Those among us who are either Stephen King enthusiasts, horror aficionados, or both, are beyond curious at every tidbit we get regarding Andrés Muschietti’s IT adaptation from Stephen King’s novel. After far too much time in development hell, and with only a poorly made (though cult classic accepted) TV movie to tide us over, whatever news we get about Muschietti’s film is thoroughly analyzed.
Anyone hoping for insight on the film’s progress would do well to keep an eye on Andy Muschietti’s Instagram account. The director thus far has posted around a picture a week from the set, usually some subtle clue into details from the film. The latest prove Muschietti’s dedicated to his source material. Details that would surely make Stephen King proud.
The one above is his latest, a gate with the number 29. Book readers of IT will recognize this as a reference to 29 Neibolt Street, an abandoned house the members of The Losers Club (the kids tortured by IT in its many forms including Pennywise the Clown) hang out in and where one of them, Eddie, first sees IT in the form of a homeless leper beneath the porch.
The overgrown weeds and dead grass suggest this is the place. Nothing’s creepier than a rusted metal gate in front of a foreboding house. Hopefully, this means we’ll see other Stephen King approved locations including more of Derry, Maine and the Barrens, the vacant land The Losers Club builds a fort on.
The first of these missing person posters seemed a confusing teaser from Muschietti. None of the kids in The Losers Club went missing in the book, including Richie. Instead, it looks like just a promotional teaser capitalizing on Finn Wolfhard’s current attention related to his role as Mike Wheeler in Netflix’s Stranger Things. While his character on the show doesn’t go missing, the similarities in that show and IT are abundant. Side note, love that the poster says he’s wearing a shirt that says “Freese’s,” a reference to an that closed in 1985.
The second poster of Betty Ripsom refers to a girl The Losers Club went to school with who is an early victim of IT. It makes sense for her to have a missing person poster, however, in the book and presumably the film, it’s really only her voice that will make an “appearance.”
Most interesting to note in these pictures is the affirmation of time period. The original novel featured The Losers Club kids first facing the monster of many faces in the late ’50s and returning 27 years late in the ’80s to take on IT again. Muschietti’s version will feature the kids in 1989 (just doing the math of a 13-year-old kid born in 1976, though Betty’s poster’s math leads to 1987) and bring the adult-based second film to modern times (IT resurfaces every 27 years, 1989 + 27 = 2016).
Bill Denbrough’s trusty bike Silver is the white steed to a stuttering, teenaged hero. Seen here all rusted up it looks more like the version we’d expect to see in the second installment of IT when the kids of The Losers Club are all grown up and returning to Derry to take on IT one last time. Since both films are supposed to be filming now, it may just be. Perhaps we’ll see a shinier version in the first film.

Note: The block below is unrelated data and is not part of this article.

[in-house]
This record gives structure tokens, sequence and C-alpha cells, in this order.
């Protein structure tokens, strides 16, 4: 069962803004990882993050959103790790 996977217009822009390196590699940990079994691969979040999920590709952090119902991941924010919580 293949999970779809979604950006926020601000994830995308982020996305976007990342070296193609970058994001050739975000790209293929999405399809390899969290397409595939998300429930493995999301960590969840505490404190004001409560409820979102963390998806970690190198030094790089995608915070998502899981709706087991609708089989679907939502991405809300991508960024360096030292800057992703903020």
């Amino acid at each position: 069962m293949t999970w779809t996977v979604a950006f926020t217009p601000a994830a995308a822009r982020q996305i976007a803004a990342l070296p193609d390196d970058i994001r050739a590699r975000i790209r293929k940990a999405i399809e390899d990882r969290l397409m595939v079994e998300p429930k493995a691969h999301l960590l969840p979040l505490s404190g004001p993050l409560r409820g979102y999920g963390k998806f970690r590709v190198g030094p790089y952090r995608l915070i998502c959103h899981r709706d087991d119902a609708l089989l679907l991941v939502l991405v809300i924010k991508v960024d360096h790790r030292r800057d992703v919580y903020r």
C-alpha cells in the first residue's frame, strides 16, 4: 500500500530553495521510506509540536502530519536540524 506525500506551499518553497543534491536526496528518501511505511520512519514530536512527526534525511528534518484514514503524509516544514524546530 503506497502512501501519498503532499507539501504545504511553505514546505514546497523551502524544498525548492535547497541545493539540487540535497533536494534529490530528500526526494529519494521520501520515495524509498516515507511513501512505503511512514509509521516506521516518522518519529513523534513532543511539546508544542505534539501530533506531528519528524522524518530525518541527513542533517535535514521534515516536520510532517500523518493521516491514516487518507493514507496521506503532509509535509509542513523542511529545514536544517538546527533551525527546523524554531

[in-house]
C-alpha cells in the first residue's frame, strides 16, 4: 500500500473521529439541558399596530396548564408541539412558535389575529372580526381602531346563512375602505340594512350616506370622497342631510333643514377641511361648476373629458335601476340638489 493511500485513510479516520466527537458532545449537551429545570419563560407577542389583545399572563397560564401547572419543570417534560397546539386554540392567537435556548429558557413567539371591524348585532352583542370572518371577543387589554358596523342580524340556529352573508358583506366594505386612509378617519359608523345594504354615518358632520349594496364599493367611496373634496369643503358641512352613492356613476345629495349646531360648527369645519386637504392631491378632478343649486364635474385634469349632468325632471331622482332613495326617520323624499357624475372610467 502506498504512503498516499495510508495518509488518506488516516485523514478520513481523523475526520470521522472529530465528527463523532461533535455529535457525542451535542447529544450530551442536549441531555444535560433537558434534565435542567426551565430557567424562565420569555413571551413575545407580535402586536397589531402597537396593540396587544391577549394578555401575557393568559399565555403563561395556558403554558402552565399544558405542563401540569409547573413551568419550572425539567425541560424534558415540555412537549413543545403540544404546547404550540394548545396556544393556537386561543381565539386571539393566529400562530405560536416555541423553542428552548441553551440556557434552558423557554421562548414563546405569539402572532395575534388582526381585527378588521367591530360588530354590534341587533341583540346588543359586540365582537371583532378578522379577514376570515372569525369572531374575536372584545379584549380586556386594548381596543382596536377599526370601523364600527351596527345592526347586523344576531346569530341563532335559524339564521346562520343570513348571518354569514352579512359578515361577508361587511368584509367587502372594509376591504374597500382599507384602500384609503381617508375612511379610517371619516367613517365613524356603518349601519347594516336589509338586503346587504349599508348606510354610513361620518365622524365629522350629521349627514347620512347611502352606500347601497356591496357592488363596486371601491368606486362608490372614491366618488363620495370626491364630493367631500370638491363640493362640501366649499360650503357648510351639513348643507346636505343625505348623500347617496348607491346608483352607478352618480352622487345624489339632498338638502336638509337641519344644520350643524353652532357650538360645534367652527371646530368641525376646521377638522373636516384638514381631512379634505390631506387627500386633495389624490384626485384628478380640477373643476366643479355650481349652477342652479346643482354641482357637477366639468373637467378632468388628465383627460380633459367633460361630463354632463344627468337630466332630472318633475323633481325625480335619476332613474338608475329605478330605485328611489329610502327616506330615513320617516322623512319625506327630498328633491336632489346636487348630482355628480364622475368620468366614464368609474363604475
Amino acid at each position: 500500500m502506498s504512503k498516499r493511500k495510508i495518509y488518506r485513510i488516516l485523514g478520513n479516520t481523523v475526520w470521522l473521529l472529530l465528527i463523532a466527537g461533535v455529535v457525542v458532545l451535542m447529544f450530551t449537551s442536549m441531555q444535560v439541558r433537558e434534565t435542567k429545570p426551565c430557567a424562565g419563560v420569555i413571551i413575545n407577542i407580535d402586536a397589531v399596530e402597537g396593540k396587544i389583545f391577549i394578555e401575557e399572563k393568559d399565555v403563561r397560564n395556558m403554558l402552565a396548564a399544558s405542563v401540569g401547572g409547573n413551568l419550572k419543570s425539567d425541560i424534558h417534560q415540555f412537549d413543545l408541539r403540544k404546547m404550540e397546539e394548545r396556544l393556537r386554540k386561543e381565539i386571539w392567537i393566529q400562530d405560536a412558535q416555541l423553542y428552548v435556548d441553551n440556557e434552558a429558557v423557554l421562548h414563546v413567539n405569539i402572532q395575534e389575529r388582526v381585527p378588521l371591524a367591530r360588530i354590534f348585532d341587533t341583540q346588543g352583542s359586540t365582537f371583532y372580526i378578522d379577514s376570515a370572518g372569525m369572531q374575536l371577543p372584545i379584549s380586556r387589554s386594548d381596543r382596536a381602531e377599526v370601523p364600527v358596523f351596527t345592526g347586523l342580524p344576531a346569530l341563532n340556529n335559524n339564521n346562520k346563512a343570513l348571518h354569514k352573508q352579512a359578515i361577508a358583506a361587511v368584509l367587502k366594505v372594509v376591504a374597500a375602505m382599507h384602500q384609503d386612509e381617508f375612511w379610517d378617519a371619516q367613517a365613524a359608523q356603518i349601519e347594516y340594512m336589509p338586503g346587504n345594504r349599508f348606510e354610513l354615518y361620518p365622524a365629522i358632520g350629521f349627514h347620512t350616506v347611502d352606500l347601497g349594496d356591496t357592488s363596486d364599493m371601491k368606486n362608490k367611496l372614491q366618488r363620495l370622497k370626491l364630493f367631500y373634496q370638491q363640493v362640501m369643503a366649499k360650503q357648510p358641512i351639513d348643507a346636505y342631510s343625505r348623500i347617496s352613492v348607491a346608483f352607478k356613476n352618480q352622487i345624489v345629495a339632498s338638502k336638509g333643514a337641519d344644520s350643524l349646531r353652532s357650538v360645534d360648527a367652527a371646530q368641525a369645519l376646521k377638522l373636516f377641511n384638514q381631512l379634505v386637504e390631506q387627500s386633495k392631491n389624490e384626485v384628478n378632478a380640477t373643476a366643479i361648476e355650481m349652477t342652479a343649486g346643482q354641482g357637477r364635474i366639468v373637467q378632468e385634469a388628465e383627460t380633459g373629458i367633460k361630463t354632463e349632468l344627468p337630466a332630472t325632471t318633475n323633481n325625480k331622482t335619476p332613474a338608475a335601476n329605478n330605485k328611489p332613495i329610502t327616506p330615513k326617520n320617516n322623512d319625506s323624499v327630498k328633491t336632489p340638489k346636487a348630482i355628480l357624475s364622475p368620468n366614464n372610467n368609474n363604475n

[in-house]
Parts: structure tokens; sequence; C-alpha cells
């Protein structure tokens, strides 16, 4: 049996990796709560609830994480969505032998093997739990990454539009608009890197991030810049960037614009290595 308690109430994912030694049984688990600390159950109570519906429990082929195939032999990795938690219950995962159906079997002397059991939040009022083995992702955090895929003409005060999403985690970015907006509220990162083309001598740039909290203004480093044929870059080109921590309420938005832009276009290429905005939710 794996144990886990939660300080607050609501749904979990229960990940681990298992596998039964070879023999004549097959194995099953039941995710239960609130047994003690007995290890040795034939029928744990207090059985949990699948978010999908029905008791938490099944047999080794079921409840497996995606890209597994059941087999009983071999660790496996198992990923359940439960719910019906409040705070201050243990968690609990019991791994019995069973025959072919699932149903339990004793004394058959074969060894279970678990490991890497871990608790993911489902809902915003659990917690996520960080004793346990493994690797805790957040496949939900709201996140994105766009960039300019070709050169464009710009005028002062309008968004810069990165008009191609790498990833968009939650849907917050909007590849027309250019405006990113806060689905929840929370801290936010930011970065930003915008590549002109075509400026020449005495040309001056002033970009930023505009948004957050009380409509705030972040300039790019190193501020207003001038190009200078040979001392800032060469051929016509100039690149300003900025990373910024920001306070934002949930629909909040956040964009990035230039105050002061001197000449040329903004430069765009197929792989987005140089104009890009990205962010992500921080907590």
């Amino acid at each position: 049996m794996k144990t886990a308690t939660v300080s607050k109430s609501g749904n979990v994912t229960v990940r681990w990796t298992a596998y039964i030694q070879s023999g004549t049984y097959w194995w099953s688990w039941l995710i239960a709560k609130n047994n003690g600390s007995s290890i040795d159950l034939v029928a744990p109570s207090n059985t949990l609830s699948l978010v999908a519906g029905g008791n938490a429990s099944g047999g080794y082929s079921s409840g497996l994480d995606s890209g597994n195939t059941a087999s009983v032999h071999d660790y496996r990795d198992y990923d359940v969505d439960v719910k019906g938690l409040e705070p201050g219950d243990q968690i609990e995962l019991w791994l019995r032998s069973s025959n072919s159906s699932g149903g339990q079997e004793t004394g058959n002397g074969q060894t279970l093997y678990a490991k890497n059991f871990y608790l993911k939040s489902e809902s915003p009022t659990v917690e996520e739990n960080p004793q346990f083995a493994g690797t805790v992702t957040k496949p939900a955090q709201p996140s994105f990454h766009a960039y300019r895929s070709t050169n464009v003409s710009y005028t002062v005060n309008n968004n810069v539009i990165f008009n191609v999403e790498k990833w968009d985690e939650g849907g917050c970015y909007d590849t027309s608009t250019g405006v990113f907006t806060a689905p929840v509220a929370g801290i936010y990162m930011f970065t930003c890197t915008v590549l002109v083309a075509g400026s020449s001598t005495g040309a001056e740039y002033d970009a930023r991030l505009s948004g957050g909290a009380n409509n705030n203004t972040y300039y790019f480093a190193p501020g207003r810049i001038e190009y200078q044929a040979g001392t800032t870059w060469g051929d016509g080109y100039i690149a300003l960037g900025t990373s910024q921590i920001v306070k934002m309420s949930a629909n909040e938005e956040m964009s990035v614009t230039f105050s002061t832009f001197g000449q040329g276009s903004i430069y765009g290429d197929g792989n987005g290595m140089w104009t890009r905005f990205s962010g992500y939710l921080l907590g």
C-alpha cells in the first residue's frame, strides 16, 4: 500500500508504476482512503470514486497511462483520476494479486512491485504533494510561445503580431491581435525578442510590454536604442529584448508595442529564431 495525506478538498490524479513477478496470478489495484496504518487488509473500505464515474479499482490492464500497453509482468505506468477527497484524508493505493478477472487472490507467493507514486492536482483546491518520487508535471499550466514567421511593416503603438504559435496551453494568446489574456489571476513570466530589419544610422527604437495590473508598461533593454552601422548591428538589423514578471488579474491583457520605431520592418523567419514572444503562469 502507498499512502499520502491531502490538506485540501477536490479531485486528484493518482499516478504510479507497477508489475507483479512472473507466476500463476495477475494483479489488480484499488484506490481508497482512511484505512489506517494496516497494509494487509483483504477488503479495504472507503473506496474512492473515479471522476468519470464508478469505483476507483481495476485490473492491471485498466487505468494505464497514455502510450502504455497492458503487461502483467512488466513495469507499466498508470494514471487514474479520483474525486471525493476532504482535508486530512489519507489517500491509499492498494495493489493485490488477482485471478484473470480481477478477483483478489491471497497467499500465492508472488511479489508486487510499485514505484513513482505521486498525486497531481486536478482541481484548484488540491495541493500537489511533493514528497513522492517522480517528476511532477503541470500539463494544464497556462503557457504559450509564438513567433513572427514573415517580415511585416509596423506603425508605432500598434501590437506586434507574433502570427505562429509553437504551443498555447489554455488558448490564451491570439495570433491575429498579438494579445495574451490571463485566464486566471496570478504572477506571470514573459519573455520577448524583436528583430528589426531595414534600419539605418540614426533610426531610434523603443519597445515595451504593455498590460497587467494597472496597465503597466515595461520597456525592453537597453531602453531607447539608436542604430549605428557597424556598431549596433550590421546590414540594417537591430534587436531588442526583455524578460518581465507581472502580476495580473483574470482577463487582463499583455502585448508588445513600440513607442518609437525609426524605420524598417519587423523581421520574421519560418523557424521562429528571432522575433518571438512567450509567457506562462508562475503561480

“He thrusts his fists against the posts but still insists he sees the ghosts.” That’s the quote seen on a shot sketch Muschietti shared indicating we’ll likely hear Bill incanting the phrase he uses to focus when his stuttering makes it difficult for him to talk. A scene with him walking with his bike, Silver, could be to friend’s house or to the aforementioned 29 Neibolt Street. In the book, Bill seeks out his little brother George’s killer at Neibolt, perhaps he’s psyching himself up for a confrontation?
The second sketch is much darker, literally and in its implications. Here it appears Bill is preparing a paper boat for his little brother. This paper boat is what leads poor George to the storm drain where Pennywise waits. As the opening scene of the novel, this may just be a glimpse of the film’s beginning as well.
And speaking of George. The corner of Witcham and Jackson streets is the fateful location where the poor child meets his end. Derry is a significant town in many of Stephen King’s novels, but especially in IT. This little detail on street names is especially cool.
This picture, posted a few weeks back to Muschietti’s Instagram, might be the most intriguing as it hints at just how horrifying the film may be. Not sure who’s head we’re seeing floating in the creek here. It’s likely one of Pennywise’s victims and with two R-ratings assured for both installments of the film, it doesn’t look like Muschietti plans to water down any of Stephen King’s gore. Looks like we may get a chance to see bathrooms full of blood, the deadlights, flesh-eating birds, and maybe even a werewolf after all.
Are you excited by what Andy Muschietti’s been teasing from set?